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Guns of the Old West: An Illustrated Guide

Guns of the Old West: An Illustrated Guide

by Charles Edward Chapel


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Firearms played an important role on the American frontier. Used to hunt animals for food and clothing, they also safeguarded one’s home against outlaws and other hostile elements. This definitive, scrupulously researched work describes and illustrates the many different weapons that opened up and secured the American West. Enhanced with colorful anecdotes, the vividly detailed narrative tells the dramatic story of shoulder arms, hand guns, percussion and cartridge weapons, and describes the hunters, settlers, peace officers, stagecoach drivers, soldiers, range detectives, rustlers, outlaws, Indian chiefs, and other picturesque characters who used them.
Here are detailed descriptions and illustrations of the Kentucky rifle that saw battle in the American Revolution and in the War of 1812; the repeating rifle used in the Civil War; the Sharps rifle that wreaked havoc during the great buffalo hunts; the Colt revolver, used by cowboys and outlaws alike; the fast and reliable Winchester rifle, the most widely used shoulder arm of the post-Civil War era; as well as flintlock pistols, derringers, muskets, buffalo guns, carbines, signal pistols, Confederate revolvers, and many other celebrated firearms.
Illustrated with nearly 500 photographs and line illustrations, this classic reference will not only be invaluable to dealers and collectors but will also appeal to Americana devotees, weaponry enthusiasts, and students of the American West.

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Product Details

ISBN-13: 9780486421612
Publisher: Dover Publications
Publication date: 09/19/2013
Pages: 320
Sales rank: 633,386
Product dimensions: 6.14(w) x 9.21(h) x (d)

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Guns of the Old West

An Illustrated Guide

By Charles Edward Chapel

Dover Publications, Inc.

Copyright © 2002 Dover Publications, Inc.
All rights reserved.
ISBN: 978-0-486-16306-2


How Suns Began

FIREARMS, like people, have ancestors, and the frontier guns were no exception. Just as did most of the men and women who carried them, these weapons had their early roots in Europe. We can trace their lineage back to the sieges of the walled cities of the thirteenth and fourteeth centuries, to a primitive weapon called the hand cannon.

Don't be misled by the name, for the first versions of this arm bore little resemblance to the old pistols and shoulder weapons you see in museums or the shops of antique gun-dealers today. The word "hand" merely indicates that this was a semi- or fully portable cannon, at first maneuvered and fired by two men, and the early models were very crude indeed.

These were merely tubes made of welded iron bars strengthened by hoops and covered with leather. The explosive they used was called "serpentine powder," a mealy mixture of saltpeter, sulphur and charcoal, and it took a large quantity in each charge to give sufficient velocity to the missiles—at first stones, then lead, brass and iron balls—to penetrate enemy coats of mail. Although it was not long before the barrels began to be cast of iron or bronze, they continued to be not only loaded, but also ignited from the muzzle by torch or red-hot iron.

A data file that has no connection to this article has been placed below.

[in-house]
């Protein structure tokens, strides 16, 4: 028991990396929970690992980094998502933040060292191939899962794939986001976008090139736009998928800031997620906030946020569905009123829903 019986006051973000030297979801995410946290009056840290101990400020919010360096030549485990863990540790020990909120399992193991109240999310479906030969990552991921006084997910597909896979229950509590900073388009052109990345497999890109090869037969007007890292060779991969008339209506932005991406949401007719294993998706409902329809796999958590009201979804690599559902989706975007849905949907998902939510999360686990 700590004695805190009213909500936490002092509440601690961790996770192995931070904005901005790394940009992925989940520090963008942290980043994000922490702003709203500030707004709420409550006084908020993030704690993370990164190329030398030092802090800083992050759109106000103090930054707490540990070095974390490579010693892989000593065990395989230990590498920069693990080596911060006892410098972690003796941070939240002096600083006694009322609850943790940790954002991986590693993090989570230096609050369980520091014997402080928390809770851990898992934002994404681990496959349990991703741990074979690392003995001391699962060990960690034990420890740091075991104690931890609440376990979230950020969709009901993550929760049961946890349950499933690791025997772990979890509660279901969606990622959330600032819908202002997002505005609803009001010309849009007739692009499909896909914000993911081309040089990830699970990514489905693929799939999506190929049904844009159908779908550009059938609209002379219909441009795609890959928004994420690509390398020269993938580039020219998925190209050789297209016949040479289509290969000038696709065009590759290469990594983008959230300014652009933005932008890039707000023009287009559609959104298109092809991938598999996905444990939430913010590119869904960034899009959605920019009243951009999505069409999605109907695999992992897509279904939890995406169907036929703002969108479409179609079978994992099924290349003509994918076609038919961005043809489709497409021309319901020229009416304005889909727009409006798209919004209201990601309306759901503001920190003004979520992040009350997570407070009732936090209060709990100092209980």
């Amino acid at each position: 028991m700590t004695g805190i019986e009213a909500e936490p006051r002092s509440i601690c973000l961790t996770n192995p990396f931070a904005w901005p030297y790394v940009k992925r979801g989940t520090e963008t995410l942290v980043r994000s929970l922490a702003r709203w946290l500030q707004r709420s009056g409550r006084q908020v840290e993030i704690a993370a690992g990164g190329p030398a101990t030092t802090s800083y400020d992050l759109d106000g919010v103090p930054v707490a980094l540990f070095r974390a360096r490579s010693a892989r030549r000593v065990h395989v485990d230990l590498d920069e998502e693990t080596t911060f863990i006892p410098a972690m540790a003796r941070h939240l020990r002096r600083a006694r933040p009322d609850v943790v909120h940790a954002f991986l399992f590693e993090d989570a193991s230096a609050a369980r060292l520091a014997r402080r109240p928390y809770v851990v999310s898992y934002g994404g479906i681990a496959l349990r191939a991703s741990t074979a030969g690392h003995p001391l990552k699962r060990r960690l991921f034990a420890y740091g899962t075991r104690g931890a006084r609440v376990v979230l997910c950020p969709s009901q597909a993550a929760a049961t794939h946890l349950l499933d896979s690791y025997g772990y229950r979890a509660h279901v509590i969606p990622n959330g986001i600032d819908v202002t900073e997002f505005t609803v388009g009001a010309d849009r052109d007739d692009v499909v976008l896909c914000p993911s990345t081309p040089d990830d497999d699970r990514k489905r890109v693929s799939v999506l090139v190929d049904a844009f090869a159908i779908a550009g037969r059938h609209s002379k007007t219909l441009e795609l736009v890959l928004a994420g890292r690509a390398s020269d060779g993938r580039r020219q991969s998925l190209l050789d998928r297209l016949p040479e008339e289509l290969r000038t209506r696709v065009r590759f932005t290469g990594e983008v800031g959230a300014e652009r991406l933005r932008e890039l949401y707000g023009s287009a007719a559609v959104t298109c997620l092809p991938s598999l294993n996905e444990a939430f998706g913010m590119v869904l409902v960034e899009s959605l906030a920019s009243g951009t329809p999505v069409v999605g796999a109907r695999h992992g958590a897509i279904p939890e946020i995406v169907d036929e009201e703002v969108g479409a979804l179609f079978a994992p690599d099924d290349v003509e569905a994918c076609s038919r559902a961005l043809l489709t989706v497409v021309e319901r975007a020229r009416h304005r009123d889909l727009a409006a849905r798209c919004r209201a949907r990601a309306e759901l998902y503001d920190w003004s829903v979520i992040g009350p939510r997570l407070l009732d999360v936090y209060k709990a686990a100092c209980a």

The name of the inventive genius who first bored a small hole at the top of the barrel near the breech is, alas, lost to history. By putting a little black powder into this touchhole and spilling a bit around it, then applying the torch, this unsung hero literally blazed the way for breech firing. Perhaps he had experienced some personal casualty in firing from the muzzle, for that operation could be both awkward and dangerous. Only after the torch had been applied to the muzzle did the gunner have time to get the piece set to aim and to absorb the recoil, and it's conceivable that premature explosions often occurred. All of which might well have inflicted more casualties on the gunners themselves than on their human targets, making that type of weapon the enemy's best friend.

The process of forming gunpowder into grains, discovered in the fifteenth century, worked a change. By this method of "corning," as it was called, one could vary the size of the grains, and therefore the strength of the powder. To charge adequately a hand cannon, it was not necessary to fill half the barrel with powder, when a smaller amount of the larger grains would do the job. The natural consequence of this was the introduction of one-man hand cannon—the forerunner, or remote ancestor, of the hand gun and shoulder arm used on the constantly shifting American frontier. Yet—characteristically of all firearms—this improvement does not imply that the former type of muzzle-firing weapon was obsolete. Hand cannon, both muzzle- and breech-firing types, were used right alongside the crossbow, for the development of new types of firearms was slow and often like the way to heaven, one step forward and two steps back. We will discuss this phenomenon a little later—for phenomenon it is when compared to the history of almost all other mechanical devices.